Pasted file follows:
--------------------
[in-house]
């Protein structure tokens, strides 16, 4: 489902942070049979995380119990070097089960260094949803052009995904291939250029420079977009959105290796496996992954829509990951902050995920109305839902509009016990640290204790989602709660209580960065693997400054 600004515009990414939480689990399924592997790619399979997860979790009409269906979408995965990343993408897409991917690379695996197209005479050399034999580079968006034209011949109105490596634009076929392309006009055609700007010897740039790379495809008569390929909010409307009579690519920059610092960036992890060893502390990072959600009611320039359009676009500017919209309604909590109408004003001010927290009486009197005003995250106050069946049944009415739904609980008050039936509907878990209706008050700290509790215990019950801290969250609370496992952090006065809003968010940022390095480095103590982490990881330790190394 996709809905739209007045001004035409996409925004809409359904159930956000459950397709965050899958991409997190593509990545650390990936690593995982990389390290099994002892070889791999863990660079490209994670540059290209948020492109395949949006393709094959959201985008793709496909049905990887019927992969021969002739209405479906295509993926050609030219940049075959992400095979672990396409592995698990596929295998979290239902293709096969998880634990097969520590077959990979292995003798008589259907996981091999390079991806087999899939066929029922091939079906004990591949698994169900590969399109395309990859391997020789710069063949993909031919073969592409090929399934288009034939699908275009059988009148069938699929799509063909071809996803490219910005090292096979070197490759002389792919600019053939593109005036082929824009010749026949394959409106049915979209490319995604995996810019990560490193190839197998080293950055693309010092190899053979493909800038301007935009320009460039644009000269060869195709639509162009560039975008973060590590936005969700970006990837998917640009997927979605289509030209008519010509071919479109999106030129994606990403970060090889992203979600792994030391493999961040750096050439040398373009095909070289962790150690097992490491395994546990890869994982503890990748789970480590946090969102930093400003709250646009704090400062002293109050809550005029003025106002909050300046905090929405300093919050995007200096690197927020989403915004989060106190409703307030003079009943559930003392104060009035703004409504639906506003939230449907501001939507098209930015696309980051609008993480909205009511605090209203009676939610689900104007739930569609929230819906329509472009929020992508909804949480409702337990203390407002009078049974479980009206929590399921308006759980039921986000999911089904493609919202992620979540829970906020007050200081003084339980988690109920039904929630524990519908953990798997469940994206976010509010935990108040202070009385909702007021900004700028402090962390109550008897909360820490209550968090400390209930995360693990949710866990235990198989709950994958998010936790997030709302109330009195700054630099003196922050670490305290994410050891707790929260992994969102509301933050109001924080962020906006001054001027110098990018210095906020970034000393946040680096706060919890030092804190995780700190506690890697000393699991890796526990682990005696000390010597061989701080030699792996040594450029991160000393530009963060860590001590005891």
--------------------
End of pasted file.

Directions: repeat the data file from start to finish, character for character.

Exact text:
[in-house]
């Protein structure tokens, strides 16, 4: 489902942070049979995380119990070097089960260094949803052009995904291939250029420079977009959105290796496996992954829509990951902050995920109305839902509009016990640290204790989602709660209580960065693997400054 600004515009990414939480689990399924592997790619399979997860979790009409269906979408995965990343993408897409991917690379695996197209005479050399034999580079968006034209011949109105490596634009076929392309006009055609700007010897740039790379495809008569390929909010409307009579690519920059610092960036992890060893502390990072959600009611320039359009676009500017919209309604909590109408004003001010927290009486009197005003995250106050069946049944009415739904609980008050039936509907878990209706008050700290509790215990019950801290969250609370496992952090006065809003968010940022390095480095103590982490990881330790190394 996709809905739209007045001004035409996409925004809409359904159930956000459950397709965050899958991409997190593509990545650390990936690593995982990389390290099994002892070889791999863990660079490209994670540059290209948020492109395949949006393709094959959201985008793709496909049905990887019927992969021969002739209405479906295509993926050609030219940049075959992400095979672990396409592995698990596929295998979290239902293709096969998880634990097969520590077959990979292995003798008589259907996981091999390079991806087999899939066929029922091939079906004990591949698994169900590969399109395309990859391997020789710069063949993909031919073969592409090929399934288009034939699908275009059988009148069938699929799509063909071809996803490219910005090292096979070197490759002389792919600019053939593109005036082929824009010749026949394959409106049915979209490319995604995996810019990560490193190839197998080293950055693309010092190899053979493909800038301007935009320009460039644009000269060869195709639509162009560039975008973060590590936005969700970006990837998917640009997927979605289509030209008519010509071919479109999106030129994606990403970060090889992203979600792994030391493999961040750096050439040398373009095909070289962790150690097992490491395994546990890869994982503890990748789970480590946090969102930093400003709250646009704090400062002293109050809550005029003025106002909050300046905090929405300093919050995007200096690197927020989403915004989060106190409703307030003079009943559930003392104060009035703004409504639906506003939230449907501001939507098209930015696309980051609008993480909205009511605090209203009676939610689900104007739930569609929230819906329509472009929020992508909804949480409702337990203390407002009078049974479980009206929590399921308006759980039921986000999911089904493609919202992620979540829970906020007050200081003084339980988690109920039904929630524990519908953990798997469940994206976010509010935990108040202070009385909702007021900004700028402090962390109550008897909360820490209550968090400390209930995360693990949710866990235990198989709950994958998010936790997030709302109330009195700054630099003196922050670490305290994410050891707790929260992994969102509301933050109001924080962020906006001054001027110098990018210095906020970034000393946040680096706060919890030092804190995780700190506690890697000393699991890796526990682990005696000390010597061989701080030699792996040594450029991160000393530009963060860590001590005891």